Tuesday, November 23, 2004


I was watching Ghostbusters last night when I discovered how much of a libertarian movie it is, especially in the realm of the decentralized nature of knowledge. Think about it:

At the beginning of the movie the ghostbusters are kicked out of the state-run university right after they make a major discovery about the nature of ghosts. I argue that a private organization would have a) insisted that the scientists formalize their methods a long time ago (one of the reasons the state kicked them out of the university) and b) examined their new evidence (the ghostbusters caught the apparition on tape and have an eyewitness).

After they become successful entrepreneurs, the state (manifested this time by the EPA), shuts down the reactor—a piece of technology they admit they don’t understand—and end up hastening Armageddon. This is all due to unfounded claims that the containment field is damaging to the environment.

The ghostbusters are then arrested, accused of violating EPA standards. This is happening as an untold number of ghosts spill out into New York City proper.

The mayor releases the ghostbusters from their control not because it was wrong to arrest them or because it’s the right thing to do but because Bill Murray reminded him he’d be saving millions of registered voters. In other words, the mayor doesn’t care about saving people, he cares about being re-elected. After realizing his job’s at stake, he’s willing to hand the ghostbusters unlimited state resources (which they didn’t really use, except to get to the building in question).

In Ghostbusters, the scientist, with the local knowledge about a wild theory, is the hero, fighting to save the world against ghosts and the state that gets in the way of him acting on his local knowledge. More after I watch Ghostbusters II.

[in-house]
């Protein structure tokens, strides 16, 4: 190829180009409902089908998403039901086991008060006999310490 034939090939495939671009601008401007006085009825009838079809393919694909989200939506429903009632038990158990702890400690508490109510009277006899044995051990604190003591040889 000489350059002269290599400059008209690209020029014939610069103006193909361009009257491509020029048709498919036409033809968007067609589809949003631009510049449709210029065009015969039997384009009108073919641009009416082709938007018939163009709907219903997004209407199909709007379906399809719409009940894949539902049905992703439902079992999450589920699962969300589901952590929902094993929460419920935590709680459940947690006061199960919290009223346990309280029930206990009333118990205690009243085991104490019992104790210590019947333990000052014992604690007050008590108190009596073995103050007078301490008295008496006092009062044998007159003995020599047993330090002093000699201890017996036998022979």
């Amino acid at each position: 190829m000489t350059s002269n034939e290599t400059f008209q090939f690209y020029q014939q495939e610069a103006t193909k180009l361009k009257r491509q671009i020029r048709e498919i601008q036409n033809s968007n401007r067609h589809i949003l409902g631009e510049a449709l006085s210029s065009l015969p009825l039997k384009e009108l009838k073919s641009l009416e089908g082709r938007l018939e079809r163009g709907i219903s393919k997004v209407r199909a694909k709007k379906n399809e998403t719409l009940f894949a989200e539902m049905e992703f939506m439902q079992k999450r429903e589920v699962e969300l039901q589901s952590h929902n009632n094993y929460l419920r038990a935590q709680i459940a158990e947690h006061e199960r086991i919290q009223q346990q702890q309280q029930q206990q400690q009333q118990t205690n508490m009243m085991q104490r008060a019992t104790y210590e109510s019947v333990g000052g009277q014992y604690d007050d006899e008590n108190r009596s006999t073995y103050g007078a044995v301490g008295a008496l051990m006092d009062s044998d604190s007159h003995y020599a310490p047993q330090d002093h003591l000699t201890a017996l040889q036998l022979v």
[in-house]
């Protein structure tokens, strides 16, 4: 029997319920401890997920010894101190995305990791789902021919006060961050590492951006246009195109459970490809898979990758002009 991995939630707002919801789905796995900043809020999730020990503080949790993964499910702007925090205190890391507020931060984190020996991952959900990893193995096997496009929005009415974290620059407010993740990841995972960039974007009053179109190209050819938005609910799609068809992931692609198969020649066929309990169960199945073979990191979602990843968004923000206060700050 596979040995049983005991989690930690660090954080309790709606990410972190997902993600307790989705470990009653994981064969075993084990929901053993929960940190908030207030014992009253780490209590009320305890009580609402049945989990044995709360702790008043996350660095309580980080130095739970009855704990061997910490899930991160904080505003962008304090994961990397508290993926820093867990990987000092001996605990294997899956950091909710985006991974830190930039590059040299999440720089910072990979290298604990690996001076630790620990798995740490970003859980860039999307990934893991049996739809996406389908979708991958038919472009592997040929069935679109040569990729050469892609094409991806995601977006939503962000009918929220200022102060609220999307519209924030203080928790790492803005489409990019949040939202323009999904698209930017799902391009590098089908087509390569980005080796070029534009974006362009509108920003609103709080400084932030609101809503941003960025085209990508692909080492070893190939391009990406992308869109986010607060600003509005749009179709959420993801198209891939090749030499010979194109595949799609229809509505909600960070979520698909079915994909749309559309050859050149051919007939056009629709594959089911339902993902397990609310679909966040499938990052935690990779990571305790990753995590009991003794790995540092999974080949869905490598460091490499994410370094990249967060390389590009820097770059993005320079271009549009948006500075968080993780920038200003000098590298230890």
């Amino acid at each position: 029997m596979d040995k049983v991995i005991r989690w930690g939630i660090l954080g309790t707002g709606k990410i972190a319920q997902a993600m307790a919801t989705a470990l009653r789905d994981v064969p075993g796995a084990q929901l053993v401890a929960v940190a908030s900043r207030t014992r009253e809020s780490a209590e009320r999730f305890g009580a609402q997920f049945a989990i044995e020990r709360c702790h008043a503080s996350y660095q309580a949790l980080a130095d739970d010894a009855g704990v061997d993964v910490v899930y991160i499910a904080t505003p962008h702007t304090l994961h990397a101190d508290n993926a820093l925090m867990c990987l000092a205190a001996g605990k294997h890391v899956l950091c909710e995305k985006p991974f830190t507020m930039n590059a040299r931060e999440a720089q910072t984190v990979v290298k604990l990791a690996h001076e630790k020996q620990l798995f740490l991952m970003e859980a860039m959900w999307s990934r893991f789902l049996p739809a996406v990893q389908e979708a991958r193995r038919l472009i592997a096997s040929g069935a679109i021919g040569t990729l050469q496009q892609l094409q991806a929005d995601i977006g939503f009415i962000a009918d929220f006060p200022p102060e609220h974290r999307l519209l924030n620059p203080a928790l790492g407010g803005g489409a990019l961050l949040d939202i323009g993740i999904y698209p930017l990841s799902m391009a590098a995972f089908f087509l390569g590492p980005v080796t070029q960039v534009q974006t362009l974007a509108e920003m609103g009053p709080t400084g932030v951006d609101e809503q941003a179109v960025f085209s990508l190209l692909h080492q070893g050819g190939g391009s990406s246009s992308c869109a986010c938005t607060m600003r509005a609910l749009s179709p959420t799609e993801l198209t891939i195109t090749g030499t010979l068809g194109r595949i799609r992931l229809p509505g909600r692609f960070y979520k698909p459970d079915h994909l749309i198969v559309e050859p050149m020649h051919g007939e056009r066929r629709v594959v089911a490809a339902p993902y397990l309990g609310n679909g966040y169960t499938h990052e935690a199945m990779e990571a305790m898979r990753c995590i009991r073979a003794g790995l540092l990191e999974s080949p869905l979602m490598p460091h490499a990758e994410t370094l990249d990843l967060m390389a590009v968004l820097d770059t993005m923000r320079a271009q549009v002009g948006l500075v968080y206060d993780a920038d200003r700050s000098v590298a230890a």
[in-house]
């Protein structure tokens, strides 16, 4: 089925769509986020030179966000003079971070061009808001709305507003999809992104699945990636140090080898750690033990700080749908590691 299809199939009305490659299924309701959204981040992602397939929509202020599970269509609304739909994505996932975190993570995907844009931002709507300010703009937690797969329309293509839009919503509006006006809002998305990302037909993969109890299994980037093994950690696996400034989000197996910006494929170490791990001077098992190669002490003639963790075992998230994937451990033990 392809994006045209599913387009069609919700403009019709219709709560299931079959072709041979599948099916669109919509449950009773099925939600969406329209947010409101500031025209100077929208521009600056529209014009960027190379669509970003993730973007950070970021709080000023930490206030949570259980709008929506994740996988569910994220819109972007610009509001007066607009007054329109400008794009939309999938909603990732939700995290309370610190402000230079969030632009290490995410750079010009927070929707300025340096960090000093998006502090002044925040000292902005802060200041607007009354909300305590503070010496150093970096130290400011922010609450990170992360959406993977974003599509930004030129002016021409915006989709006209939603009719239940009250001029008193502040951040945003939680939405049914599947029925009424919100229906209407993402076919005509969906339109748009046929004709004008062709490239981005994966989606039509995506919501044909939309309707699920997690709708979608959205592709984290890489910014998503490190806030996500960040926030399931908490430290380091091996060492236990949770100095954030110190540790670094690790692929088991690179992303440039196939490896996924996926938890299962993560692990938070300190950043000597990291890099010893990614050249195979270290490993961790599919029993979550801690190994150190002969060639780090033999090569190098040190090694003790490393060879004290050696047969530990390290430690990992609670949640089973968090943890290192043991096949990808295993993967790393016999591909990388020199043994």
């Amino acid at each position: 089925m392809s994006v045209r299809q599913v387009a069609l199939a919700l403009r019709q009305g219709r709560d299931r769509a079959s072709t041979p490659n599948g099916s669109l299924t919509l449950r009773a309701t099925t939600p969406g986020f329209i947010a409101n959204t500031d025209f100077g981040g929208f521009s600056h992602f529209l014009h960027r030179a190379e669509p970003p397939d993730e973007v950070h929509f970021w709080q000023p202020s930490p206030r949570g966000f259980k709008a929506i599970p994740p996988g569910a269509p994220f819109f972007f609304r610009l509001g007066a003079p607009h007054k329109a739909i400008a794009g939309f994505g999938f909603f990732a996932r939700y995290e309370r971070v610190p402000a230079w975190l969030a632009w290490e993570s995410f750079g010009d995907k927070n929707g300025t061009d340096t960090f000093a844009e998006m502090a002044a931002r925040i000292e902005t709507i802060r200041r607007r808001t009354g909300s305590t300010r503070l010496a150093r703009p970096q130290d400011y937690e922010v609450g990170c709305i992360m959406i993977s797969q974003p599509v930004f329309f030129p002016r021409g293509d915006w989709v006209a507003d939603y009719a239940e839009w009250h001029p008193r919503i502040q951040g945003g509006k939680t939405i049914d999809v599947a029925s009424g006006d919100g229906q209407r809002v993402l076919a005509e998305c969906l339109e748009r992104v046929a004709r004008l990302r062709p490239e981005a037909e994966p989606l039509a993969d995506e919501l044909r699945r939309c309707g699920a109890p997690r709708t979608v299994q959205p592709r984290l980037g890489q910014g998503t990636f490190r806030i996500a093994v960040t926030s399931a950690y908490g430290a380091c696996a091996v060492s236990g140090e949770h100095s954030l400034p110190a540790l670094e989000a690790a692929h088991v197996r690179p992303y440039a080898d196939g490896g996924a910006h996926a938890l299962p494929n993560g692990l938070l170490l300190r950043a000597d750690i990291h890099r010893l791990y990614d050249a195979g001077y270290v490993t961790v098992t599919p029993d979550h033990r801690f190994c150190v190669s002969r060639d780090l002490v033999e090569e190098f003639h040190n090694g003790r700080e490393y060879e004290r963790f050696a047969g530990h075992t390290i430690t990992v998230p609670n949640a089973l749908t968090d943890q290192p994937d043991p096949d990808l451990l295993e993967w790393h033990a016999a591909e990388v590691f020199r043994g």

Anonymous said...

Hmm, I'd never examined "Ghostbusters" before (even though it was one of my favorite childhood movies), yet it is very fun and intriguing to look at movies and certain television shows for underlying messages (such as the anti-state one you mentioned in Ghostbusters.)

Anonymous said...

I find David's commentary on Ghostbusters unique and insightful, given that I am a movie buff. Placing Ghostbusters in the context of this kind of social satire only adds to the humor and incompetence of William Atherton's Walter Peck, as well as showing the outright ignorance and hypocrisy in environmental movements.

David's insight would also be greatly appreciated regarding "The Incredibles"--a film that just screams for tort reform (as well it should!) and its suppression of progress in society.

Anonymous said...

Most awesome post ever.

As noncorporeal beings, ghosts would hardly be under the jurisdiction of the EPA.

I would personally nominate the DEA for that position, as they are accustomed to battling noncorporeal concepts while failing to understand the underlying science.

And hey, if it were a private organization, Bill Murray would have reminded the Big Man In Charge that he'd be saving millions of dollars of revenue, rather than millions of votes. And he likely would have let him go, not because it was right, not because he cares about saving people, but because he cares about keeping his job. The knife of Saving My Own Ass cuts both ways...

-Anonymous #3

David said...

Actually, if it were a private organization, it never would have happened in the first place. Private organizations aren't allowed to arrest people or mess with their stuff.

Anonymous said...

And as a side note, economists never claim that firms act in the best interest of the people (though they end up doing just that) while that is exactly what some people claim government does or is supposed to do.